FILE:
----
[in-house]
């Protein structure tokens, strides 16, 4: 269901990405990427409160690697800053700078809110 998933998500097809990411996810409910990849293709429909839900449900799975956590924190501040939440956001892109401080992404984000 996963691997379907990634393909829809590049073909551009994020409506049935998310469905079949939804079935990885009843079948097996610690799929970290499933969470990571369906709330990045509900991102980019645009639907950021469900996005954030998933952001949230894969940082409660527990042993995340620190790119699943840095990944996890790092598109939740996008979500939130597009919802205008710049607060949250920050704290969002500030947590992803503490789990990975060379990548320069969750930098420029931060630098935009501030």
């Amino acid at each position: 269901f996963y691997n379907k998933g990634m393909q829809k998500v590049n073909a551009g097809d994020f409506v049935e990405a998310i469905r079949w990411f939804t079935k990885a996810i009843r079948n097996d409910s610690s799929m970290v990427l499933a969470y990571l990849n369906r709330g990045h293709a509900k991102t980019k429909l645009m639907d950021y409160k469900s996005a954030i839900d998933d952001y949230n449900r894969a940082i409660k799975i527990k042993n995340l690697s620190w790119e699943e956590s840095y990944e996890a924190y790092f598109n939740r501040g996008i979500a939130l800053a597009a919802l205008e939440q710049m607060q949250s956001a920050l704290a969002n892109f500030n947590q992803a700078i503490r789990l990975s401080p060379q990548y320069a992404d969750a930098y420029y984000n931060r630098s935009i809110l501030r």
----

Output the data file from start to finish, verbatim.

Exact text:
[in-house]
């Protein structure tokens, strides 16, 4: 269901990405990427409160690697800053700078809110 998933998500097809990411996810409910990849293709429909839900449900799975956590924190501040939440956001892109401080992404984000 996963691997379907990634393909829809590049073909551009994020409506049935998310469905079949939804079935990885009843079948097996610690799929970290499933969470990571369906709330990045509900991102980019645009639907950021469900996005954030998933952001949230894969940082409660527990042993995340620190790119699943840095990944996890790092598109939740996008979500939130597009919802205008710049607060949250920050704290969002500030947590992803503490789990990975060379990548320069969750930098420029931060630098935009501030």
């Amino acid at each position: 269901f996963y691997n379907k998933g990634m393909q829809k998500v590049n073909a551009g097809d994020f409506v049935e990405a998310i469905r079949w990411f939804t079935k990885a996810i009843r079948n097996d409910s610690s799929m970290v990427l499933a969470y990571l990849n369906r709330g990045h293709a509900k991102t980019k429909l645009m639907d950021y409160k469900s996005a954030i839900d998933d952001y949230n449900r894969a940082i409660k799975i527990k042993n995340l690697s620190w790119e699943e956590s840095y990944e996890a924190y790092f598109n939740r501040g996008i979500a939130l800053a597009a919802l205008e939440q710049m607060q949250s956001a920050l704290a969002n892109f500030n947590q992803a700078i503490r789990l990975s401080p060379q990548y320069a992404d969750a930098y420029y984000n931060r630098s935009i809110l501030r």